Ballistic vs. Plyometric: Understanding Dynamic Movements

Have you heard the Russian proverb, “once you stop jumping, you start dying”? A little dramatic and fatalistic maybe, but the basic idea centers around maintaining your body’s capacity to perform explosive plyometrics. As we age, we become more risk-averse — injuries take longer to heal. Keeping up your ability to jump and land can stave off decrepitude.

Fred Ormerod is a freelance coach, army reserve medic, nurse, master’s student, and massage therapist. He’s spent a decade working in healthcare and five years coaching in one of Edinburgh’s leading training facilities.

Fred Ormerod

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FRED ORMEROD

Fred Ormerod is a freelance coach, army reserve medic, nurse, master’s student, and massage therapist. He’s spent a decade working in healthcare and five years coaching in one of Edinburgh’s leading training facilities.

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What Are Plyometrics?

Plyometrics are exercises that stimulate the stretch-shortening cycle (SSC). There are two elements to this:

  1. Elastic elements (fascia and tendons)
  2. Contractile (muscle) element

Imagine the human body is a mattress spring (or Hookian spring if you’re into physics) — if you compress it or stretch it, the spring will recoil back, just like when we perform a jump. During this jump we have three phases which you might have heard of:

  1. The eccentric phase – where the spring stretches (think EE-longate), this is the downward motion of a jump as we load or ‘pre-stretch’ the muscles
  2. The amortization phase – the brief period between phases, don’t worry about this one, I never do.
  3. The concentric phase – where the spring CON-tracts, or we jump.

The two elements combine in these three phases to produce a force at a certain speed. The harder the muscles pull on the elastic elements the greater the force, they can also contract faster or slower, and this is influenced by how elastic or stiff the other elements are.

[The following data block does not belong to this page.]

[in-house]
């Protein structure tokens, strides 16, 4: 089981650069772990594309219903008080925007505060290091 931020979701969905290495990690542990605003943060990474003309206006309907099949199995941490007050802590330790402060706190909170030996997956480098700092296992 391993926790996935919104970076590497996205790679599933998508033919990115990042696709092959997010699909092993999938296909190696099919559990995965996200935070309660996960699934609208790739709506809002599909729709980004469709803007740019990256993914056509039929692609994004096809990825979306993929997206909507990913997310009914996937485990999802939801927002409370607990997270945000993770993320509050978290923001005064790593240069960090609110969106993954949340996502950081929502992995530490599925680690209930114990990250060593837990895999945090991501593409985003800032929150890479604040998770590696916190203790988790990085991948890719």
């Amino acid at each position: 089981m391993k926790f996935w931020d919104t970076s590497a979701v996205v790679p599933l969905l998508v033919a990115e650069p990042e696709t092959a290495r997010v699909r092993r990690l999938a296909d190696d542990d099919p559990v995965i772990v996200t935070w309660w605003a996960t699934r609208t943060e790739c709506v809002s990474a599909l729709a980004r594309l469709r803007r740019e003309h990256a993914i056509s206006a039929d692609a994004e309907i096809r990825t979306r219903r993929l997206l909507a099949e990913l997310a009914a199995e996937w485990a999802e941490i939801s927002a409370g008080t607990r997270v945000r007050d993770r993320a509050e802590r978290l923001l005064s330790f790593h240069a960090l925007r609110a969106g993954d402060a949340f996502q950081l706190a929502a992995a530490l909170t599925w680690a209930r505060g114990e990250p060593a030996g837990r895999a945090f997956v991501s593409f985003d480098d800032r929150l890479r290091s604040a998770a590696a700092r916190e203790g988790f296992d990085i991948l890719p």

Why Should You Jump?

As athletes it is important to improve upon this elastic recoil in our training. Running faster, jumping further and hitting harder are all good enough reasons for this.

As you’d expect, improvements can be found by increasing the size of muscles (contractile), tendons (elastic) and absolute contractile force through simple strength training. However, we want to get really explosive and fast in our training/sport and doing so can help reduce the risk of many common injuries as well.

The Strength-Speed Curve

There is a spectrum of stimuli you can glean from training movements under different loads and at different speeds. Depending on your needs as an athlete, it’s wise to train specifically for that need. For instance, if you’re a powerlifter, you might want to focus primarily on the strength, maybe strength-speed portion of the curve. If you’re a ballet dancer or a fancy, flying, foot-working footballer, the speed-strength end of the curve might be more prominent in your training.

The Force-Velocity Curve

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The strength-speed curve above details what zones you might want to train in for your specific purposes, once you’re sure you need to. A lot of athletes should aim to live in the middle unless you are sport-specified.

It is worth bearing in mind that your power output will always be limited by your maximum strength output. As such, you might be better spending your time simply getting stronger. As a rough guide, if you’re unable to squat or deadlift your body weight and bench press at least 75% of your bodyweight, then it’s a good idea to improve upon that before you spend too many hours of your training week on any of the ballistic/plyometric movements detailed here.